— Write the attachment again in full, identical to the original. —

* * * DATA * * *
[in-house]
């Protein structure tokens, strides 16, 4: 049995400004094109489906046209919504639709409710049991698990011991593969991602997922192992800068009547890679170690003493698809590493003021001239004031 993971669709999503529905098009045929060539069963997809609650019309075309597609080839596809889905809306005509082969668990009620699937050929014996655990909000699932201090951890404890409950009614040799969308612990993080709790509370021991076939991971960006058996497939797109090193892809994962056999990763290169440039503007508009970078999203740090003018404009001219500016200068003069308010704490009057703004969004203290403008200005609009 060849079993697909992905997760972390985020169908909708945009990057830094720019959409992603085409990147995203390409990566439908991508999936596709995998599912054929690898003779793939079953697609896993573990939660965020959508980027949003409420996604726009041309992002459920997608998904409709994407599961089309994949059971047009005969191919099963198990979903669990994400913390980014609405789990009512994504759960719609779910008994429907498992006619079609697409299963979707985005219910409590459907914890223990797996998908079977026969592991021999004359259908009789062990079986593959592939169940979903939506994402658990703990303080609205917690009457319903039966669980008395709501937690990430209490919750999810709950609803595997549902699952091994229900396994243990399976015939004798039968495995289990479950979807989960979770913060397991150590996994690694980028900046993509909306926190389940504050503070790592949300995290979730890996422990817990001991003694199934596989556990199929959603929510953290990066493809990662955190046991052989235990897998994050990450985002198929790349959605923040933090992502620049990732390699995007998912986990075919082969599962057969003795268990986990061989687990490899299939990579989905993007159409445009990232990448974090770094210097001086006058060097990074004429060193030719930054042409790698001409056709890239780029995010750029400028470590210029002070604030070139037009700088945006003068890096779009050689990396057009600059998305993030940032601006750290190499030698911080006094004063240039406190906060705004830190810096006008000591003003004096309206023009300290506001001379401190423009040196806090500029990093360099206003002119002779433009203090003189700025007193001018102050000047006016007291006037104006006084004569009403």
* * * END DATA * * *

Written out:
[in-house]
């Protein structure tokens, strides 16, 4: 049995400004094109489906046209919504639709409710049991698990011991593969991602997922192992800068009547890679170690003493698809590493003021001239004031 993971669709999503529905098009045929060539069963997809609650019309075309597609080839596809889905809306005509082969668990009620699937050929014996655990909000699932201090951890404890409950009614040799969308612990993080709790509370021991076939991971960006058996497939797109090193892809994962056999990763290169440039503007508009970078999203740090003018404009001219500016200068003069308010704490009057703004969004203290403008200005609009 060849079993697909992905997760972390985020169908909708945009990057830094720019959409992603085409990147995203390409990566439908991508999936596709995998599912054929690898003779793939079953697609896993573990939660965020959508980027949003409420996604726009041309992002459920997608998904409709994407599961089309994949059971047009005969191919099963198990979903669990994400913390980014609405789990009512994504759960719609779910008994429907498992006619079609697409299963979707985005219910409590459907914890223990797996998908079977026969592991021999004359259908009789062990079986593959592939169940979903939506994402658990703990303080609205917690009457319903039966669980008395709501937690990430209490919750999810709950609803595997549902699952091994229900396994243990399976015939004798039968495995289990479950979807989960979770913060397991150590996994690694980028900046993509909306926190389940504050503070790592949300995290979730890996422990817990001991003694199934596989556990199929959603929510953290990066493809990662955190046991052989235990897998994050990450985002198929790349959605923040933090992502620049990732390699995007998912986990075919082969599962057969003795268990986990061989687990490899299939990579989905993007159409445009990232990448974090770094210097001086006058060097990074004429060193030719930054042409790698001409056709890239780029995010750029400028470590210029002070604030070139037009700088945006003068890096779009050689990396057009600059998305993030940032601006750290190499030698911080006094004063240039406190906060705004830190810096006008000591003003004096309206023009300290506001001379401190423009040196806090500029990093360099206003002119002779433009203090003189700025007193001018102050000047006016007291006037104006006084004569009403």